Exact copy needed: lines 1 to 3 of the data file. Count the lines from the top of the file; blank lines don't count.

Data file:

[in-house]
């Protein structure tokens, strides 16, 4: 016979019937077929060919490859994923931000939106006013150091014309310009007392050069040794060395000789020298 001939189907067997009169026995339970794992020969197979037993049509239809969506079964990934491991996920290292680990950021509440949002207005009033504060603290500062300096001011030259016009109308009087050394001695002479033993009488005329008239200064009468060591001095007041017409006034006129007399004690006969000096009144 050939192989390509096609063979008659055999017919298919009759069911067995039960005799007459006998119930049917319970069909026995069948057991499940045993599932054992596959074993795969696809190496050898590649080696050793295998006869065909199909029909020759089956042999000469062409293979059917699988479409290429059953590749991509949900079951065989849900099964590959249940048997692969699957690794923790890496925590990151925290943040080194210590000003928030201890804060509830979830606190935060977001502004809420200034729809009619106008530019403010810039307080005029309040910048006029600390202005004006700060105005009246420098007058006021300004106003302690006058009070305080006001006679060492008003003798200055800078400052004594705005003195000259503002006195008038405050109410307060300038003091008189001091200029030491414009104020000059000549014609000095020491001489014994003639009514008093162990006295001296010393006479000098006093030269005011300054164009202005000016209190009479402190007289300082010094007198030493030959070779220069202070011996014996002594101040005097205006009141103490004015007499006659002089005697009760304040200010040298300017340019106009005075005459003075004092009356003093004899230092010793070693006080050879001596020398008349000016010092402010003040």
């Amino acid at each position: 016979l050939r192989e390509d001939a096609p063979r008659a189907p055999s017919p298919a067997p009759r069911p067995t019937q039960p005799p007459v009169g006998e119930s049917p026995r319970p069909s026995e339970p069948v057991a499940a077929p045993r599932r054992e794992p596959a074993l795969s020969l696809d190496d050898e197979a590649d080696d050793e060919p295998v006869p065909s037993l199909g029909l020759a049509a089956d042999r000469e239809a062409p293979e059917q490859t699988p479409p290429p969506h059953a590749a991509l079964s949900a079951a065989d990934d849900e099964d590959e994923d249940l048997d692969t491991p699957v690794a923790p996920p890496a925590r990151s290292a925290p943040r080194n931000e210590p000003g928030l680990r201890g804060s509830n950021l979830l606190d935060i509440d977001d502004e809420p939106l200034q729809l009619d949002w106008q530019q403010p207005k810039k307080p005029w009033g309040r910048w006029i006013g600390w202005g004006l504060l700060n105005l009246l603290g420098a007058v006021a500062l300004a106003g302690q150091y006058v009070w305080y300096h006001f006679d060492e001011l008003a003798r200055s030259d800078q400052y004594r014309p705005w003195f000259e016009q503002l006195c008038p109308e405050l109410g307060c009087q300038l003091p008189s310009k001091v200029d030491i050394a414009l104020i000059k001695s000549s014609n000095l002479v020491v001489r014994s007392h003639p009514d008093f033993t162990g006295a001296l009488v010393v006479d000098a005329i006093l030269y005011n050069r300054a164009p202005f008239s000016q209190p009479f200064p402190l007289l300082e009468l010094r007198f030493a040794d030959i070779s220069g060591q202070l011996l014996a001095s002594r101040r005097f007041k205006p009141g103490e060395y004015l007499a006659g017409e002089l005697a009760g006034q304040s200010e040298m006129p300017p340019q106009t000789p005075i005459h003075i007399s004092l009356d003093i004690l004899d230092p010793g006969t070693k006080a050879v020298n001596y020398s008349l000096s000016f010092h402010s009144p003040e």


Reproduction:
[in-house]
């Protein structure tokens, strides 16, 4: 016979019937077929060919490859994923931000939106006013150091014309310009007392050069040794060395000789020298 001939189907067997009169026995339970794992020969197979037993049509239809969506079964990934491991996920290292680990950021509440949002207005009033504060603290500062300096001011030259016009109308009087050394001695002479033993009488005329008239200064009468060591001095007041017409006034006129007399004690006969000096009144 050939192989390509096609063979008659055999017919298919009759069911067995039960005799007459006998119930049917319970069909026995069948057991499940045993599932054992596959074993795969696809190496050898590649080696050793295998006869065909199909029909020759089956042999000469062409293979059917699988479409290429059953590749991509949900079951065989849900099964590959249940048997692969699957690794923790890496925590990151925290943040080194210590000003928030201890804060509830979830606190935060977001502004809420200034729809009619106008530019403010810039307080005029309040910048006029600390202005004006700060105005009246420098007058006021300004106003302690006058009070305080006001006679060492008003003798200055800078400052004594705005003195000259503002006195008038405050109410307060300038003091008189001091200029030491414009104020000059000549014609000095020491001489014994003639009514008093162990006295001296010393006479000098006093030269005011300054164009202005000016209190009479402190007289300082010094007198030493030959070779220069202070011996014996002594101040005097205006009141103490004015007499006659002089005697009760304040200010040298300017340019106009005075005459003075004092009356003093004899230092010793070693006080050879001596020398008349000016010092402010003040």
């Amino acid at each position: 016979l050939r192989e390509d001939a096609p063979r008659a189907p055999s017919p298919a067997p009759r069911p067995t019937q039960p005799p007459v009169g006998e119930s049917p026995r319970p069909s026995e339970p069948v057991a499940a077929p045993r599932r054992e794992p596959a074993l795969s020969l696809d190496d050898e197979a590649d080696d050793e060919p295998v006869p065909s037993l199909g029909l020759a049509a089956d042999r000469e239809a062409p293979e059917q490859t699988p479409p290429p969506h059953a590749a991509l079964s949900a079951a065989d990934d849900e099964d590959e994923d249940l048997d692969t491991p699957v690794a923790p996920p890496a925590r990151s290292a925290p943040r080194n931000e210590p000003g928030l680990r201890g804060s509830n950021l979830l606190d935060i509440d977001d502004e809420p939106l200034q729809l009619d949002w106008q530019q403010p207005k810039k307080p005029w009033g309040r910048w006029i006013g600390w202005g004006l504060l700060n105005l009246l603290g420098a007058v006021a500062l300004a106003g302690q150091y006058v009070w305080y300096h006001f006679d060492e001011l008003a003798r200055s030259d800078q400052y004594r014309p705005w003195f000259e016009q503002l006195c008038p109308e405050l109410g307060c009087q300038l003091p008189s310009k001091v200029d030491i050394a414009l104020i000059k001695s000549s014609n000095l002479v020491v001489r014994s007392h003639p009514d008093f033993t162990g006295a001296l009488v010393v006479d000098a005329i006093l030269y005011n050069r300054a164009p202005f008239s000016q209190p009479f200064p402190l007289l300082e009468l010094r007198f030493a040794d030959i070779s220069g060591q202070l011996l014996a001095s002594r101040r005097f007041k205006p009141g103490e060395y004015l007499a006659g017409e002089l005697a009760g006034q304040s200010e040298m006129p300017p340019q106009t000789p005075i005459h003075i007399s004092l009356d003093i004690l004899d230092p010793g006969t070693k006080a050879v020298n001596y020398s008349l000096s000016f010092h402010s009144p003040e």